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The Future of German Cycling: Heinrich Haussler

By:
Susan Westemeyer and Shane Stokes
Published:
December 03, 2006, 0:00 GMT,
Updated:
April 22, 2009, 20:43 BST
Edition:
First Edition Cycling News for December 3, 2006
As happy as Heinrich…

As happy as Heinrich…

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"It was very hard at the beginning. The new language, the weather and all that. But I really wanted...

At 22-years of age, Heinrich Haussler's path to pro cycling has been a difficult one. The Team Gerolsteiner rider left his native Australia and moved to Germany to pursue a cycling career - not an easy decision to make for a 14-year-old. The Australian-born German speaks to Cyclingnews' Susan Westemeyer.

"It was very hard at the beginning. The new language, the weather and all that. But I really wanted to do it!" explained Haussler. "Australia doesn't have the structures that Germany has, and my father said, 'If you want to be a pro, you'll have to try it in Germany'."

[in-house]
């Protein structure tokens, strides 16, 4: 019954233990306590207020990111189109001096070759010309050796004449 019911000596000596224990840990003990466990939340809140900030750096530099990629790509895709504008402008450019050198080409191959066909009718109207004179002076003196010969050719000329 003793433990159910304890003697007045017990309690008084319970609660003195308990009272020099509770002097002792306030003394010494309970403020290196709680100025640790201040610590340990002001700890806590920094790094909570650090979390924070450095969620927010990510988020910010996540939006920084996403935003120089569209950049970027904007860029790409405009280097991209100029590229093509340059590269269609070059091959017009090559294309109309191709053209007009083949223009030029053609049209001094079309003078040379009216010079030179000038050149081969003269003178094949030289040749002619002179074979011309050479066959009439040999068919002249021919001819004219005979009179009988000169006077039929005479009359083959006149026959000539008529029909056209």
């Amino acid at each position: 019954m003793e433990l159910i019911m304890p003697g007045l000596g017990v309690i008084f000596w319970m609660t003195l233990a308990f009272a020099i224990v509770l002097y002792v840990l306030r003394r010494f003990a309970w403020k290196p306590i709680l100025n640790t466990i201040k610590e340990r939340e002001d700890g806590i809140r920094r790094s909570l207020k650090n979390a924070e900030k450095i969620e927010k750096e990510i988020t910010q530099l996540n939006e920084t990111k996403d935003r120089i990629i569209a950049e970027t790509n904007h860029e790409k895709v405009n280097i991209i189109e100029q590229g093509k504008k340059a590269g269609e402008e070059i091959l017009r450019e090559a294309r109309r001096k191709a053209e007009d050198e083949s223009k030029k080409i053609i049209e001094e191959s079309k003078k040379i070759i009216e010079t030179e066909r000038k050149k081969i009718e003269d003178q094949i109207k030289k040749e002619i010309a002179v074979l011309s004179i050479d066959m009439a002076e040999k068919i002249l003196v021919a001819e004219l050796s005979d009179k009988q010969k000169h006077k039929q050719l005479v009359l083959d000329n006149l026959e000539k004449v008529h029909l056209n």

He gave it a shot, and it's worked. "Heini" signed a two-year neo contract with Team Gerolsteiner for 2005 and 2006 - with more than satisfactory results. In '05 he rode seven Classics, finishing all but one of them, taking seventh place in the Meisterschaft von Zürich and was named in the German World Championship squad as a substitute. Haussler was also the only German to win a stage in a Grand Tour when he took victory on Stage 19 of the Vuelta a España.

So the youngster was expecting a repeat of the results in 2006, and the year started out with lots of promise. He won the first and last stages of the Vuelta a Murcia and took a stage victory in the Rheinland-Pfalz Rundfahrt, where he helped teammate Rene Haselbacher take the overall win.

But thereafter things took a wrong turn. Haussler was diagnosed in June with a viral infection that kept him out of action nearly the whole summer. "Some of the symptoms were very similar to mononucleosis - my immune system wasn't working right and I just felt weak and drained all the time. I didn't train at all for eight weeks, then trained for two weeks at half power. Then after only three weeks of full training, I rode the Vuelta."

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